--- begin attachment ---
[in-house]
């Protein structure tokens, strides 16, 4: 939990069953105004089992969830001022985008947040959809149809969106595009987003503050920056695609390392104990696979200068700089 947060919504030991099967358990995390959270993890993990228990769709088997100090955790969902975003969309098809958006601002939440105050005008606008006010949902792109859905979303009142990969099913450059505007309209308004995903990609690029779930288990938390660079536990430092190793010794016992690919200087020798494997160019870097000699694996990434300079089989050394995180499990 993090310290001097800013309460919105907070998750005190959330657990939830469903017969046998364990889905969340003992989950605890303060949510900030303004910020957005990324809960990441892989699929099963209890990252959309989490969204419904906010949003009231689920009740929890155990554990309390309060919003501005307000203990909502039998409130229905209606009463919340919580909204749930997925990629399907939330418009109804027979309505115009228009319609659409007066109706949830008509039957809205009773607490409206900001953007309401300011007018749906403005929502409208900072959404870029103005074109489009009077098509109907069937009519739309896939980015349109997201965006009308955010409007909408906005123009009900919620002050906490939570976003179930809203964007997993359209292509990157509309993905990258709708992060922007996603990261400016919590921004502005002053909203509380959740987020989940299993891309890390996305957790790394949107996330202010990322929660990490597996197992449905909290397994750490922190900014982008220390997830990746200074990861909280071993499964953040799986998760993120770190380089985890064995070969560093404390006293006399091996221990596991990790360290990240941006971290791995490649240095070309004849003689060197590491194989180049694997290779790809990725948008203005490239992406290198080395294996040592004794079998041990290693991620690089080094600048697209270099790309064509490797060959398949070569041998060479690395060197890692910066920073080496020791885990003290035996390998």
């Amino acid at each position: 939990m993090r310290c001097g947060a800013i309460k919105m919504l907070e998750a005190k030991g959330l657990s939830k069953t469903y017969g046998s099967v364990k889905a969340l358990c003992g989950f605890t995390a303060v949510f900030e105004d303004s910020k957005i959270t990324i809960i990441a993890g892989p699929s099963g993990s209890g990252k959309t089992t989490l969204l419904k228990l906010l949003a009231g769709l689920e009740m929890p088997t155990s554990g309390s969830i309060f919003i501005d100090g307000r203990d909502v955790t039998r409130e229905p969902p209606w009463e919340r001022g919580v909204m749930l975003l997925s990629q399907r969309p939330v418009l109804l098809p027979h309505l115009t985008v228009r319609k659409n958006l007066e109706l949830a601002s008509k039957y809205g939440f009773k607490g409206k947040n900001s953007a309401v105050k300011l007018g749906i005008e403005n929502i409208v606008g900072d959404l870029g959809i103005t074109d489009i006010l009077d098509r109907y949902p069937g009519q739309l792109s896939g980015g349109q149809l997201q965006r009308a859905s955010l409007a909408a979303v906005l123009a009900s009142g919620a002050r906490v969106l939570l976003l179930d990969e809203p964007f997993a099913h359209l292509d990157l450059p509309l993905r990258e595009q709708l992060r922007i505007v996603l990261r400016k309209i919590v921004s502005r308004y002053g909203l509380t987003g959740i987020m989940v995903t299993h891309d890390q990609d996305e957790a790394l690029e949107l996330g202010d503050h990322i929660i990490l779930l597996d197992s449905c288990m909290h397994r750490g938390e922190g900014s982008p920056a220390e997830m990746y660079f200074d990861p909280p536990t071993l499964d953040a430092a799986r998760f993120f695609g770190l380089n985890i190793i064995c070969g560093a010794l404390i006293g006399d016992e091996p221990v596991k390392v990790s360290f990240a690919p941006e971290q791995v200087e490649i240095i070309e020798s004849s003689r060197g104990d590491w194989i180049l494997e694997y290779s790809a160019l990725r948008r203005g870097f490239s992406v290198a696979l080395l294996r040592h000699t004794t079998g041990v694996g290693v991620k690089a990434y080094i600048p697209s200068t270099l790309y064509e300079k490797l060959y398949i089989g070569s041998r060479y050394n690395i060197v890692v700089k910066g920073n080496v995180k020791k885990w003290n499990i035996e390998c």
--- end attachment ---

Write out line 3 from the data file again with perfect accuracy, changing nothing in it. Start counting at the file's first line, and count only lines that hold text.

């Amino acid at each position: 939990m993090r310290c001097g947060a800013i309460k919105m919504l907070e998750a005190k030991g959330l657990s939830k069953t469903y017969g046998s099967v364990k889905a969340l358990c003992g989950f605890t995390a303060v949510f900030e105004d303004s910020k957005i959270t990324i809960i990441a993890g892989p699929s099963g993990s209890g990252k959309t089992t989490l969204l419904k228990l906010l949003a009231g769709l689920e009740m929890p088997t155990s554990g309390s969830i309060f919003i501005d100090g307000r203990d909502v955790t039998r409130e229905p969902p209606w009463e919340r001022g919580v909204m749930l975003l997925s990629q399907r969309p939330v418009l109804l098809p027979h309505l115009t985008v228009r319609k659409n958006l007066e109706l949830a601002s008509k039957y809205g939440f009773k607490g409206k947040n900001s953007a309401v105050k300011l007018g749906i005008e403005n929502i409208v606008g900072d959404l870029g959809i103005t074109d489009i006010l009077d098509r109907y949902p069937g009519q739309l792109s896939g980015g349109q149809l997201q965006r009308a859905s955010l409007a909408a979303v906005l123009a009900s009142g919620a002050r906490v969106l939570l976003l179930d990969e809203p964007f997993a099913h359209l292509d990157l450059p509309l993905r990258e595009q709708l992060r922007i505007v996603l990261r400016k309209i919590v921004s502005r308004y002053g909203l509380t987003g959740i987020m989940v995903t299993h891309d890390q990609d996305e957790a790394l690029e949107l996330g202010d503050h990322i929660i990490l779930l597996d197992s449905c288990m909290h397994r750490g938390e922190g900014s982008p920056a220390e997830m990746y660079f200074d990861p909280p536990t071993l499964d953040a430092a799986r998760f993120f695609g770190l380089n985890i190793i064995c070969g560093a010794l404390i006293g006399d016992e091996p221990v596991k390392v990790s360290f990240a690919p941006e971290q791995v200087e490649i240095i070309e020798s004849s003689r060197g104990d590491w194989i180049l494997e694997y290779s790809a160019l990725r948008r203005g870097f490239s992406v290198a696979l080395l294996r040592h000699t004794t079998g041990v694996g290693v991620k690089a990434y080094i600048p697209s200068t270099l790309y064509e300079k490797l060959y398949i089989g070569s041998r060479y050394n690395i060197v890692v700089k910066g920073n080496v995180k020791k885990w003290n499990i035996e390998c």